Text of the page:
a more responsible attitude towards the use and repayment of that aid than toward
aid received bilaterally. An international organisation can also spread its net more
widely than any single country. It can provide experience on all aspects of develop-
ment planning based on experience drawn from many nations, including the under-
developed countries themselves. It offers a framework within which can be put to
good use the resources and knowledge of industrialized countries too small to be
able to justify the administrative effort needed to mount effective aid programmes
of their own. It may, like the International Bank, be able to raise development
funds on a world-wide scale in the private market. And, in the long run, I am
convinced, multilateral aid programmes must exert a much healthier influence than
bilateral lending upon international relations as a whole".

So after 15-20 years of this economic aid largely on a bilateral basis we have
reached the stage now where the bilateral aid is being increasingly criticised and
more and more emphasis is being placed on multilateral aid provided principally
through the United Nations. The developed countries have rejected these proposals
and suggestions because obviously, to put this matter in the hands of the United
Nations where Jamaica or Trinidad and Tobago with the Afro-Asian block and
underdeveloped countries in Latin America are in the overwhelming majority, it
would mean that the issues--aid itself, quantities, scope, and so on-would be
decided by the beneficiaries and not by the donors.
And I suppose that that is the reason why so far the developed countries giving
aid have, for the most part, rejected these proposals for multilateral aid. But the
quotation from Mr. Black indicates some of the principal problems that our countries
face. You have the loan or the grant tied to the products of the country providing
the grant.
We in Trinidad and Tobago have had some experience of that which I suppose
would be shared by Jamaica. In some cases, ladies and gentlemen, we have had
propositions put to us involving the utilisation of foreign supplies when we had
the local supplies there developed by Government aid out of public funds and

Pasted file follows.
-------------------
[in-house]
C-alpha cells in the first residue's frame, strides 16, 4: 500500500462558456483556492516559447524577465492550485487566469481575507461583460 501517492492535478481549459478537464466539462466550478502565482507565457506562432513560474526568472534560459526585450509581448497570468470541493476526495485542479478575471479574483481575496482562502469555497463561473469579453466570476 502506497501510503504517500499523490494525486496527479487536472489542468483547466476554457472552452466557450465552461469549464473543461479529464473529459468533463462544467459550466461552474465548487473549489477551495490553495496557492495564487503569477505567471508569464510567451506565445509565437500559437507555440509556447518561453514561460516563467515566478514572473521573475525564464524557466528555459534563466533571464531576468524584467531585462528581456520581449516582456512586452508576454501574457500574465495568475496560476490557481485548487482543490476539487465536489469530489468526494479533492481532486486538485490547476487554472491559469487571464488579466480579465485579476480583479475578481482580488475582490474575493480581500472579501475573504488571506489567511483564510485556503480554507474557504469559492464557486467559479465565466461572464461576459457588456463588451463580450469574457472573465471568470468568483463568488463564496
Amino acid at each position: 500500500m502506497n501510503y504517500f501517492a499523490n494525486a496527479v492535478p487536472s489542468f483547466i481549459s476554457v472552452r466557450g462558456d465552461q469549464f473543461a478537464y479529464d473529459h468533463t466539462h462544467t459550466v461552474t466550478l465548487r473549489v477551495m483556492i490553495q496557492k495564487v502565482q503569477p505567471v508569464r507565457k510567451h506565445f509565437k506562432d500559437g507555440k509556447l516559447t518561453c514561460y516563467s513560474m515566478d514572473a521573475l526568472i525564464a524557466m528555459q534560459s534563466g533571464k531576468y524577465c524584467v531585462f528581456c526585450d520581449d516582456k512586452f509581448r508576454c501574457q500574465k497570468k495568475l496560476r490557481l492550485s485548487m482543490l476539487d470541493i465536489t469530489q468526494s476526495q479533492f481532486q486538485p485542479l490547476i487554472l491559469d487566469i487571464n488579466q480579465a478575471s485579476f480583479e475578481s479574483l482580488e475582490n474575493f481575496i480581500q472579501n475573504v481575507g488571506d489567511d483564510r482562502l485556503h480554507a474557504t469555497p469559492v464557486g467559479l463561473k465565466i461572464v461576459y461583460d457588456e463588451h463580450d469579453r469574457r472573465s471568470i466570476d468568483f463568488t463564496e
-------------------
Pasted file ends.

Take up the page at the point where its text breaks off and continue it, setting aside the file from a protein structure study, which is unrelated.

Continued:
employing local people. Both Jamaica and Trinidad and Tobago have extensive
unemployment problems, so that they cannot afford to go and provide employment
for countries giving aid, whether it is the supply of water pipes (which we now








produce in Trinidad) or building materials. It would be different if one were talking
about bulldozers and expensive machinery and equipment which, of course, Jamaica
and Trinidad and Tobago do not provide themselves.
Sometimes a further criticism of the existing procedure is that this assistance
has been made available only for the foreign exchange aspect of the assistance.
That is to say, do you want bulldozers, or do you want expensive equipment,
etcetera? Whereas a whole development programme might reach the point, as
I think it has reached in Trinidad and Tobago, where the tremendous expansion
that has taken place itself generates a greater demand for consumption goods that
up to now come from abroad, and you have a foreign exchange problem arising
or threatening to arise from the mere improvement in the standard of living in
the community.
The procedures in some cases are cumbersome to get this money and, again,
to take an example from my own country, Trinidad and Tobago, we are in a
position now where, if you get aid for a particular project, then the country pro-
viding the economic assistance has to send in a firm to make the designs, has to
send in a firm to make surveys, has to send in a firm to make feasibility studies.
But you have your own civil service administration, you have your own economists
who have made their surveys, you have your own Cabinet that has decided that
priority be given to this against that. And before a country receives any part of
the aid that might have been voted for it, some part of that aid goes to the
recipients in the country providing the aid in the form of technical services.
So I had to ask one lending agency once, "Supposing we wanted to ask for a lot
of economic assistance for the acceleration of housing rehabilitation in Trinidad and
Tobago." We have a serious problem, building a lot of houses--we must have
built some 6,000 low-cost houses over the last two years. The house is very satis-
factory, the people like it, it is standardised now. The small contractor can go
building five or twenty-five as the case may be.